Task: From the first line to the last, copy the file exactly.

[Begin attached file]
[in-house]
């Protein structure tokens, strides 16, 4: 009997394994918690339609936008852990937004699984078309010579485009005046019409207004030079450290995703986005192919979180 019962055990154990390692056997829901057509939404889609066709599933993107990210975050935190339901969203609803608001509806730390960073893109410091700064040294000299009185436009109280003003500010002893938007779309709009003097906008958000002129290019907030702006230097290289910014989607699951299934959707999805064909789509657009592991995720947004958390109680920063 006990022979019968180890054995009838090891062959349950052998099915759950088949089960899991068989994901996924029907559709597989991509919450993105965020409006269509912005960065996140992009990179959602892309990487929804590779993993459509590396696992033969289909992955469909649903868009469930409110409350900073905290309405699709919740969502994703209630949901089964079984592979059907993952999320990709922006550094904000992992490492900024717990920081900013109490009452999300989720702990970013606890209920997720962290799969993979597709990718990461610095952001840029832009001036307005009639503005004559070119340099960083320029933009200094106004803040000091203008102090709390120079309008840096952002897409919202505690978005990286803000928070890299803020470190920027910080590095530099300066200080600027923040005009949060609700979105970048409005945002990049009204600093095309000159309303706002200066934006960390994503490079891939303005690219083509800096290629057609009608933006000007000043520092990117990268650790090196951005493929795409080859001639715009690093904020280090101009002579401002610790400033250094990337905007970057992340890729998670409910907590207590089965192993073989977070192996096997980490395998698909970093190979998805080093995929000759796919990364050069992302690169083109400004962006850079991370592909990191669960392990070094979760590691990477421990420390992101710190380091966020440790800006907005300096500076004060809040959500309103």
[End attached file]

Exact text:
[in-house]
């Protein structure tokens, strides 16, 4: 009997394994918690339609936008852990937004699984078309010579485009005046019409207004030079450290995703986005192919979180 019962055990154990390692056997829901057509939404889609066709599933993107990210975050935190339901969203609803608001509806730390960073893109410091700064040294000299009185436009109280003003500010002893938007779309709009003097906008958000002129290019907030702006230097290289910014989607699951299934959707999805064909789509657009592991995720947004958390109680920063 006990022979019968180890054995009838090891062959349950052998099915759950088949089960899991068989994901996924029907559709597989991509919450993105965020409006269509912005960065996140992009990179959602892309990487929804590779993993459509590396696992033969289909992955469909649903868009469930409110409350900073905290309405699709919740969502994703209630949901089964079984592979059907993952999320990709922006550094904000992992490492900024717990920081900013109490009452999300989720702990970013606890209920997720962290799969993979597709990718990461610095952001840029832009001036307005009639503005004559070119340099960083320029933009200094106004803040000091203008102090709390120079309008840096952002897409919202505690978005990286803000928070890299803020470190920027910080590095530099300066200080600027923040005009949060609700979105970048409005945002990049009204600093095309000159309303706002200066934006960390994503490079891939303005690219083509800096290629057609009608933006000007000043520092990117990268650790090196951005493929795409080859001639715009690093904020280090101009002579401002610790400033250094990337905007970057992340890729998670409910907590207590089965192993073989977070192996096997980490395998698909970093190979998805080093995929000759796919990364050069992302690169083109400004962006850079991370592909990191669960392990070094979760590691990477421990420390992101710190380091966020440790800006907005300096500076004060809040959500309103």